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Discussion Starter #21
Not at all tonyrome - DL also popped me a friendly PM explaining the reasons why RF have to be super strict. ;)

(short version: the site has previously been asked by lawyers, in no uncertain terms, to remove all links or else - and the owners can't afford the else)

Back on topic? :cool:
 

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I'll hopefully be looking at the wiring to the radio on the scenic tomorrow.
Pin 1 of a standard radio din plug A should be the vss line, and the power and earth will be on other lines somewhere, so fitting should be a matter of undoing the three nuts for the dashboard top, dangling the cables to the back of the radio and then connecting up.

Sounds simple huh?

I bet that my pin1 isn't wired though, so I'll have to connect to the back of the speedo instead.

Once the vss is located I intend to get one of these just to see it working.

What would be nice to see would be the gear I'm in (the auto only displays the gear on the dashboard and in the fog today with sidelights on I couldn't make out the indicator at all) so you could see how easy that might be if you weren't otherwise busy.

ttfn
 

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Discussion Starter #23
Sounding good Sir,

fitting should be a matter of undoing the three nuts for the dashboard top, dangling the cables to the back of the radio and then connecting up
Nice! (if they've put the wires there)

Record install time so far is 20 minutes for a Mk2 MX5. 10 minutes to find a screwdriver/pliers then clean the screen and dash; 5 minutes to pull (no screws!) the trim off, 4 screws for the instrument cluster, tuck the cable into dash, clip the 3 wires on and put it all back together; 5 minutes faffing about deciding where exactly to stick that film on and stick the display down! :cool:


I've started doing some 'comic' style How To guides:

http://www.speedview.co/forum/Thread-How-To-Comic-Mazda-MX5-Mk2-NB-1-6-1-8-approx-98-00

With some decent photos and friendly speech bubbles I think they make fitting goodies child's play - once a clever more adventurous type has worked out how to do the first one anyway!

eg -





<skip a few>





 

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Ok - I've actually gone out tonight (it's cold!) to have a look and the wiring harness has a line on pin 1 of plug A (the one with the latch to one side, NOT in the middle) - which is a light grey colour, on mine anyway.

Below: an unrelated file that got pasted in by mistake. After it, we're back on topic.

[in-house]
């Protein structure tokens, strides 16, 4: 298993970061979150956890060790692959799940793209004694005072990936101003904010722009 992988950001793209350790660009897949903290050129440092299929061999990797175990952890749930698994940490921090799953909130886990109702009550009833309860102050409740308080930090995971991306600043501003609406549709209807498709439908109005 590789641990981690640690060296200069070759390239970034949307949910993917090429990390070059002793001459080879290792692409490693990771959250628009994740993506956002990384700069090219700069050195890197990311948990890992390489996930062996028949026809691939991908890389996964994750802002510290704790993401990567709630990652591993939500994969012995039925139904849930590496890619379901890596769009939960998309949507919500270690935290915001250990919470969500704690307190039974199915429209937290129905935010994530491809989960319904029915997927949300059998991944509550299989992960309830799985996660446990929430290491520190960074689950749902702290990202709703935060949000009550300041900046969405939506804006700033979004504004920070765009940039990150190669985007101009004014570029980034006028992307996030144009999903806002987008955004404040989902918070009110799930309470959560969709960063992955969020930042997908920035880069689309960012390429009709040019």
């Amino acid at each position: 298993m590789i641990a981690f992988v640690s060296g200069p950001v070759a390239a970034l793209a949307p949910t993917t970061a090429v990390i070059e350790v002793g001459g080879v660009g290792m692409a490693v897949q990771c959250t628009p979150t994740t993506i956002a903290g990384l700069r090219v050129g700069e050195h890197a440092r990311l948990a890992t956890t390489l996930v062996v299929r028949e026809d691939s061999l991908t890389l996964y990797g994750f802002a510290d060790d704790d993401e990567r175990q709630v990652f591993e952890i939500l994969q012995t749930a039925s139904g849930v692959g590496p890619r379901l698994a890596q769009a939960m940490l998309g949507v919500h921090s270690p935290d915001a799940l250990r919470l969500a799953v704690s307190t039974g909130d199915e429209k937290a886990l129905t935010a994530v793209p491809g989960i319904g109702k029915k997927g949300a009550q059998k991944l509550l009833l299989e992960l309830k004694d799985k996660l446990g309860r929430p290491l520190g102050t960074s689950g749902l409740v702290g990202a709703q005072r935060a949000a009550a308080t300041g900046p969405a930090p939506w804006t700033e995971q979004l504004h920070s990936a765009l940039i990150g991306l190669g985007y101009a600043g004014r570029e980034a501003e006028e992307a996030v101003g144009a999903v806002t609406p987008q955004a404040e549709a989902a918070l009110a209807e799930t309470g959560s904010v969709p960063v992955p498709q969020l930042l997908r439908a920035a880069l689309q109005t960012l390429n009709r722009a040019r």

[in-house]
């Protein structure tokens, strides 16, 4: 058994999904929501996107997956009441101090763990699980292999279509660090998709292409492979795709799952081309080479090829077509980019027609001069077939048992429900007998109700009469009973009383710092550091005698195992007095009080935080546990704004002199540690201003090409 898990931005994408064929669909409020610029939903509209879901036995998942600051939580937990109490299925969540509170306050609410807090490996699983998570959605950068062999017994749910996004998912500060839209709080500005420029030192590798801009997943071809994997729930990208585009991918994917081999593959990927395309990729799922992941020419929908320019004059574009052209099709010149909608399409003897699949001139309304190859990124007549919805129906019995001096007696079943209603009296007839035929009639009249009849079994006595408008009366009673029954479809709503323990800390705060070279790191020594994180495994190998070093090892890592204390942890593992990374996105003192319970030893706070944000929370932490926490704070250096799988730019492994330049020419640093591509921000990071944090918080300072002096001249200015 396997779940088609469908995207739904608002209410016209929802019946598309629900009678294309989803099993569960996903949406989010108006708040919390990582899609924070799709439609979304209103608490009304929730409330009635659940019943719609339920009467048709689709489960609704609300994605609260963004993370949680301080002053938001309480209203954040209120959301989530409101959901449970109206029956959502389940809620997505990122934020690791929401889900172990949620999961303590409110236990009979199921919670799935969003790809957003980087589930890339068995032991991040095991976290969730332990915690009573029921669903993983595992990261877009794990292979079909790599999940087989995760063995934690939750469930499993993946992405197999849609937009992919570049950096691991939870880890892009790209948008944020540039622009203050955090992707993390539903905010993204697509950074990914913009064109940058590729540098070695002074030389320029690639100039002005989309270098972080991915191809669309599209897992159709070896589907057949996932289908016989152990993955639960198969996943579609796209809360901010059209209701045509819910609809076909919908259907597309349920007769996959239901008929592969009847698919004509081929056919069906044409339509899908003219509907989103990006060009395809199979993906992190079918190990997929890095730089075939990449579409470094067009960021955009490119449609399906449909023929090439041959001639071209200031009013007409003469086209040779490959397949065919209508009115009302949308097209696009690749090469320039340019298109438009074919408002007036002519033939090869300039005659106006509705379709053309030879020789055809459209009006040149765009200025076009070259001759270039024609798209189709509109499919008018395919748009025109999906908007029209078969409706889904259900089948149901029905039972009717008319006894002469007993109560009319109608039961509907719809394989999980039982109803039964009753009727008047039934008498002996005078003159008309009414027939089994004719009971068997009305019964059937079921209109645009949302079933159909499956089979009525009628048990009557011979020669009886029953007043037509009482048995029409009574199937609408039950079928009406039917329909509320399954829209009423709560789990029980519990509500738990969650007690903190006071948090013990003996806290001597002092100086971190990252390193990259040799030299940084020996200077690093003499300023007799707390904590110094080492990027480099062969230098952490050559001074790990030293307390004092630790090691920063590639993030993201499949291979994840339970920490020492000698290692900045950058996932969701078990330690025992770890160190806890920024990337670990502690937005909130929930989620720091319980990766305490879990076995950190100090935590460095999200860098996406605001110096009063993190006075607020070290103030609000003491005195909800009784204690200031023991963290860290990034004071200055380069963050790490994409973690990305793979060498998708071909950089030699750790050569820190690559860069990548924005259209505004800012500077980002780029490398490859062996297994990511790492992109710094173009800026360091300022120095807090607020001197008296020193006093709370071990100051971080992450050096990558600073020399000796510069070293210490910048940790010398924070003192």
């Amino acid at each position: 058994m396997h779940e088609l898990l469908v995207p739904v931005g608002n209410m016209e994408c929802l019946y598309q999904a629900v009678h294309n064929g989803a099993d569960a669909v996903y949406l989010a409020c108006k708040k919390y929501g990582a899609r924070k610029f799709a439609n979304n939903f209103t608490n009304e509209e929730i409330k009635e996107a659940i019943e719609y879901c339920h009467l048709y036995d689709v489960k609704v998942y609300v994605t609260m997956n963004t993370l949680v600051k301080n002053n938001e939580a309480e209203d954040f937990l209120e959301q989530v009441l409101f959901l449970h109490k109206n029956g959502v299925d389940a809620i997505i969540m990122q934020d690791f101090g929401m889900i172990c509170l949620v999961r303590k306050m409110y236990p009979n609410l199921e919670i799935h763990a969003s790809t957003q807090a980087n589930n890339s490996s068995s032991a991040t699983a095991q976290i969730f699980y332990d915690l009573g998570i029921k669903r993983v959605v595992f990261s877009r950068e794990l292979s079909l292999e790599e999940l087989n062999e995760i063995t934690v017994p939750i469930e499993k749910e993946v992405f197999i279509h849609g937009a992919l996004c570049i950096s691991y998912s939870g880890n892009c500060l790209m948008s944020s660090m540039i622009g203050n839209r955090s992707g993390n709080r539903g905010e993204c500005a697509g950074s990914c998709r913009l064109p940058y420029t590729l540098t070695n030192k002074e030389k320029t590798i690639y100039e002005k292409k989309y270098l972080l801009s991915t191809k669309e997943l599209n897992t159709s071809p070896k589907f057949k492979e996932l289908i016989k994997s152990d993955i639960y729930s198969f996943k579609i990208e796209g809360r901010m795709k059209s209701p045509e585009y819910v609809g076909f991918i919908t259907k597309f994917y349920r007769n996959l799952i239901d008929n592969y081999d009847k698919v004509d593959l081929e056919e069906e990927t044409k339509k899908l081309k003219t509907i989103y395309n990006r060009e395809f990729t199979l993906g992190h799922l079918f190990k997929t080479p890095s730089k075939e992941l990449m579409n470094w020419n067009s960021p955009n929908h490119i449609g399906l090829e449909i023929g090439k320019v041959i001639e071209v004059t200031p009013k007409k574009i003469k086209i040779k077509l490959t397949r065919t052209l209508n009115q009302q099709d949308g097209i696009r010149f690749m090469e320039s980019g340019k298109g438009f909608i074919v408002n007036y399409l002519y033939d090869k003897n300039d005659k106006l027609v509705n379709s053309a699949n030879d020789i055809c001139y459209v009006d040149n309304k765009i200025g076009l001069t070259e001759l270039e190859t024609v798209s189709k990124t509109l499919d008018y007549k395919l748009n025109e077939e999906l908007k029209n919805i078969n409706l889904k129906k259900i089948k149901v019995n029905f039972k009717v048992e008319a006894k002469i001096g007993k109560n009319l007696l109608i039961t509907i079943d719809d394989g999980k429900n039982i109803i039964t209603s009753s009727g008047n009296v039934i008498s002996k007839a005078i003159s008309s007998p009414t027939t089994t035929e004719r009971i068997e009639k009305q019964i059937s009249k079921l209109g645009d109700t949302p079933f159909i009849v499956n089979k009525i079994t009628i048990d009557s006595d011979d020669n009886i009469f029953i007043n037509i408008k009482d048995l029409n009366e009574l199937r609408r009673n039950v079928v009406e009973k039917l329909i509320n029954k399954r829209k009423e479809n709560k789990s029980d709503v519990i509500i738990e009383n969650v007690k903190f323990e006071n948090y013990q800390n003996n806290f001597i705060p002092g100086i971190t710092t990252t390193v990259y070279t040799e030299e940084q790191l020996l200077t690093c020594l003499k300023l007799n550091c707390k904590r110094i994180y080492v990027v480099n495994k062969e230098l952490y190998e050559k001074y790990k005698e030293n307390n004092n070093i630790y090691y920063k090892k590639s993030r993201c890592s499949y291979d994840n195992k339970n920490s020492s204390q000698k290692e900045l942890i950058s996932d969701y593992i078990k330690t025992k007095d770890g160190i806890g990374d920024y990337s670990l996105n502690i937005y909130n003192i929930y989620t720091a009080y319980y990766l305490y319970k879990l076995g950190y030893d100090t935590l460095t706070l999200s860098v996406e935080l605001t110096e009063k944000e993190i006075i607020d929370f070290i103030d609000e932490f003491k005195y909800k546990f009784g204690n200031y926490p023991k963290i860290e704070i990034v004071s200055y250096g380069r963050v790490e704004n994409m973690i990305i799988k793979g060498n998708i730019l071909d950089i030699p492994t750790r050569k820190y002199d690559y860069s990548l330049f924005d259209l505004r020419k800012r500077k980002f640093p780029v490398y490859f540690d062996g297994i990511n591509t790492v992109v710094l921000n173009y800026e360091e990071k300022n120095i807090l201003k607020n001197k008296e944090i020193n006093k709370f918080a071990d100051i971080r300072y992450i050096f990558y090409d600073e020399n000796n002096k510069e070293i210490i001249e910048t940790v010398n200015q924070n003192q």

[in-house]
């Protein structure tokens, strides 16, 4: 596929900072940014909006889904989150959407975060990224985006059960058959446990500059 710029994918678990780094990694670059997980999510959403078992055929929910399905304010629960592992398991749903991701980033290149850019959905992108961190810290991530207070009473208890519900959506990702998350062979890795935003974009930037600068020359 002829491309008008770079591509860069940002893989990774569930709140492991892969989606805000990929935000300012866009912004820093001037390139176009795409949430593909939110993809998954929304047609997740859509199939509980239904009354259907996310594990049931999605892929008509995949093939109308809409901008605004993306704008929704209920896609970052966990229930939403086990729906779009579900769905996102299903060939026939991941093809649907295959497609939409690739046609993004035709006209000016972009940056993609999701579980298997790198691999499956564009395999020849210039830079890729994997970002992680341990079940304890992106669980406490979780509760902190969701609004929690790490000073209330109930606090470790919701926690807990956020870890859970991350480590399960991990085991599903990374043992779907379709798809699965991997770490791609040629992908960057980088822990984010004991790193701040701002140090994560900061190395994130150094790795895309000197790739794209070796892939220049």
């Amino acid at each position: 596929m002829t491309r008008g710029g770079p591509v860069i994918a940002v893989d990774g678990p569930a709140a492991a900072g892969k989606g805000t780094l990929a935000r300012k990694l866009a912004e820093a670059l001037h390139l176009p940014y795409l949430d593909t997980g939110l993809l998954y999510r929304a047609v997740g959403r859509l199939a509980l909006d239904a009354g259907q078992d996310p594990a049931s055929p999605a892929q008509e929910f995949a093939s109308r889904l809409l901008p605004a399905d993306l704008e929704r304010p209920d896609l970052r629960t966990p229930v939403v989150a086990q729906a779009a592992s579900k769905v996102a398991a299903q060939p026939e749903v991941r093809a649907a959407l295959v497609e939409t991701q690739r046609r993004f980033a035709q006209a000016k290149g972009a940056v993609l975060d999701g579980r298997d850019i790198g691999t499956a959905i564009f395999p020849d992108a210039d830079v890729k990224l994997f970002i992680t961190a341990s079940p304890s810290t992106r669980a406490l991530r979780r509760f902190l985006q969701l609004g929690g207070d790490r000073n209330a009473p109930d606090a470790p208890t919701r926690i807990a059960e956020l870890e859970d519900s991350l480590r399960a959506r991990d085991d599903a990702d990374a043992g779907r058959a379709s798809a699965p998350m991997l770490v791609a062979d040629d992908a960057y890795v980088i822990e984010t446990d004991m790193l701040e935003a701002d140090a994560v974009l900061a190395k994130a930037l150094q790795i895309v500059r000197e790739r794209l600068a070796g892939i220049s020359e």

So I have ordered one and we'll see how it goes.

I could set up a video camera but I don't think it will give good results, so I don't think I'll treat this as a race if that's ok :).

Here's a question though.. what I was going to do after rough fitting (ie using tacky stuff what is blu) and calibration was to try a few different locations and see what works.
The mk1 Scenic dash is rather curvy so I need to play with location to see the effects before velcroing and putting the screen up.
Do you foresee any problems with this approach? I'm not fussed about a blurring image for calibration purposes since it's temporary and then I can make sure it doesn't get in the way of the sat nav or air vents etc.

ttfn
 

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Discussion Starter #25
Oh, gears - tricky one!

Unlike the speed, where there's a standard type of signal, there's absolutely no standard for indicating gear position on cars. Many manuals and older, hydraulic control, automatics have no electronic sensing at al.

On a manual, or a dual-clutch auto, you can "guess" by looking at engine rpm and speed. So long as the clutch is up it'll know which gear you're in. (even reverse, so long as it is a different ratio to first) Motorbike accessories often do it this way.

Autos are a no-go because of torque converter slip. No fixed relationship between engine speed/road speed and your gear ratio, so you'd have to interrogate the autobox to do it. No standards mean you're doing each vehicle individually - possible, but not at a price that makes it a practical proposition.